from Alan Jabbour:
When I talk about my mentor on the fiddle, Henry Reed, I often mention one of his mentors, Quincie Dillion (born 1810) – or Quince Dillion, as Henry Reed called him. Several Henry Reed tunes came from Quince Dillion, and one has come in recent decades to bear his name: “Quince Dillion’s High-D Tune.”
People ask me about Quince Dillion and sometimes speak of him as if he were a legendary fiddler. They debate about how to spell or pronounce his name. And they occasionally even tease me that either I or Henry Reed might have just made him up as an archetypical fiddler and fifer from the Appalachian past. Jim Costa, a great Monroe County fiddler and devoted collector of the artifacts of local culture, is in possession of an animal horn said to have been Quince Dillion’s hunting horn, which only burnishes the archetypical luster surrounding him.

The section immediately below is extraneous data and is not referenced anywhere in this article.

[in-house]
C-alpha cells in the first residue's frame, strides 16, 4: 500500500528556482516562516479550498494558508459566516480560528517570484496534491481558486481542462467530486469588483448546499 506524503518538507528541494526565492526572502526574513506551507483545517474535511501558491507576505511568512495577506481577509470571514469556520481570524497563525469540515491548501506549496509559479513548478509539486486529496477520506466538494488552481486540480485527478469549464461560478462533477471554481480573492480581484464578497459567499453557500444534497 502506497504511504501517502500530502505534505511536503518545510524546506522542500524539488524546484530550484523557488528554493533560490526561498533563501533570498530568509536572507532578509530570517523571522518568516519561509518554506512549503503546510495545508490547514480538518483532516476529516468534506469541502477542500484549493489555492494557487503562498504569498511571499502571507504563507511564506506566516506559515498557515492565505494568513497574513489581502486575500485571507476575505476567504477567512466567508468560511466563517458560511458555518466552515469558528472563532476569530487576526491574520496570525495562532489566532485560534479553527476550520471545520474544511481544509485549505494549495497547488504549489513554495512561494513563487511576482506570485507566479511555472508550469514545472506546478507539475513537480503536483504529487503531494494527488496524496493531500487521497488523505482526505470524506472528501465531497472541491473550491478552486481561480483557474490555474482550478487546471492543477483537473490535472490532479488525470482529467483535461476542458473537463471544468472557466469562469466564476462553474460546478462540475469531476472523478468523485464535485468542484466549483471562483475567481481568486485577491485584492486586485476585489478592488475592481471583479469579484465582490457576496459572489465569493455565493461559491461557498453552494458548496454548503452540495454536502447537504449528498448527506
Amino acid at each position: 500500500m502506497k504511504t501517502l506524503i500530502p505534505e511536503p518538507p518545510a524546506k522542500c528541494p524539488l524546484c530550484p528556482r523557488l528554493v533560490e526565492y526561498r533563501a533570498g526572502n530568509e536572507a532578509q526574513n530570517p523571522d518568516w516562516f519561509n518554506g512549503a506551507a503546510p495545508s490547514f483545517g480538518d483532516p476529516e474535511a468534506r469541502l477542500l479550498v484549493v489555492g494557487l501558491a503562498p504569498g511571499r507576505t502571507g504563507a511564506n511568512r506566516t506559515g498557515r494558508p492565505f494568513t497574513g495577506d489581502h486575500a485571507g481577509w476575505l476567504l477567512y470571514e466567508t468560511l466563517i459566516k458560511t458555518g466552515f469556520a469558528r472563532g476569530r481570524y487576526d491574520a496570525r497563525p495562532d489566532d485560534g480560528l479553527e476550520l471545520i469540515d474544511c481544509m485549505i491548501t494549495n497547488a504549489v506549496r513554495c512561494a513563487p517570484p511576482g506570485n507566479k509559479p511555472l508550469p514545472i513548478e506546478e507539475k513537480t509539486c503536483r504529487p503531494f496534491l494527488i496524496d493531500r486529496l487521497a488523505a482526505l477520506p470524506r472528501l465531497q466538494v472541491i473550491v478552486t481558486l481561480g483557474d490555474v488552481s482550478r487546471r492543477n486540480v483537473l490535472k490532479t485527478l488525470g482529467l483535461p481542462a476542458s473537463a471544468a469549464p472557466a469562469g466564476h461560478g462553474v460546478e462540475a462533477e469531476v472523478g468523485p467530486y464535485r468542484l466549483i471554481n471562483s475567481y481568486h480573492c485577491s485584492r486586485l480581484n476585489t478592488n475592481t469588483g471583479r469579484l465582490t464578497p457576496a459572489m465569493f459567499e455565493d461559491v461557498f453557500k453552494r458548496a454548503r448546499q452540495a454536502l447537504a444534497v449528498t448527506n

“British Field March” is a tune Henry Reed learned from Quince Dillion. It was specifically identified as a fife tune, and a trill at one juncture–not a normal feature of Henry Reed’s fiddling–must be an echo of the fife original. In calling this piece “British Field March,” he said that it was the march used by the British to retreat in the Battle of New Orleans, where Andrew Jackson and his American forces routed the British contingent.
Henry Reed plays “British Field March”: